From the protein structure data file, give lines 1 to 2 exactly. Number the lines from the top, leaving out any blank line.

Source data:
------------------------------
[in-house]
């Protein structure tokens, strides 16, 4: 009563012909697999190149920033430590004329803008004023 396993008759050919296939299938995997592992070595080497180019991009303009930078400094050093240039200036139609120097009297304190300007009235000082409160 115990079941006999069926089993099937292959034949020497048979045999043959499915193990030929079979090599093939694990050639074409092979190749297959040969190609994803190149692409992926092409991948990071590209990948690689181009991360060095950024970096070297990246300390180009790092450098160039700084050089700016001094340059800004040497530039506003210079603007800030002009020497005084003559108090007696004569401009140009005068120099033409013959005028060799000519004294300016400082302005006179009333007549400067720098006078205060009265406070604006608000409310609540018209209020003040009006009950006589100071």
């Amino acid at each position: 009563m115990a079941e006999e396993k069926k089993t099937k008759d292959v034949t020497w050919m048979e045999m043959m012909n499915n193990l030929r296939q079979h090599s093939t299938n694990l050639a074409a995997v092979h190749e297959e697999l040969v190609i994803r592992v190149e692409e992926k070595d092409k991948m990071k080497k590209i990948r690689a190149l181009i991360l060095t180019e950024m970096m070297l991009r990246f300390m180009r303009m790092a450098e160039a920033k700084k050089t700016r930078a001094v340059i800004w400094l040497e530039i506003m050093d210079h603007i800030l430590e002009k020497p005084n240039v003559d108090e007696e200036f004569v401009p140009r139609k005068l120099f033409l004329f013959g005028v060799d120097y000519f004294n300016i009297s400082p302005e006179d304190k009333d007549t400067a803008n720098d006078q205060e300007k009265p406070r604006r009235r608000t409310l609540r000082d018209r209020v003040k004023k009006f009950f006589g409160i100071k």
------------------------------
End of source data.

[in-house]
């Protein structure tokens, strides 16, 4: 009563012909697999190149920033430590004329803008004023 396993008759050919296939299938995997592992070595080497180019991009303009930078400094050093240039200036139609120097009297304190300007009235000082409160 115990079941006999069926089993099937292959034949020497048979045999043959499915193990030929079979090599093939694990050639074409092979190749297959040969190609994803190149692409992926092409991948990071590209990948690689181009991360060095950024970096070297990246300390180009790092450098160039700084050089700016001094340059800004040497530039506003210079603007800030002009020497005084003559108090007696004569401009140009005068120099033409013959005028060799000519004294300016400082302005006179009333007549400067720098006078205060009265406070604006608000409310609540018209209020003040009006009950006589100071």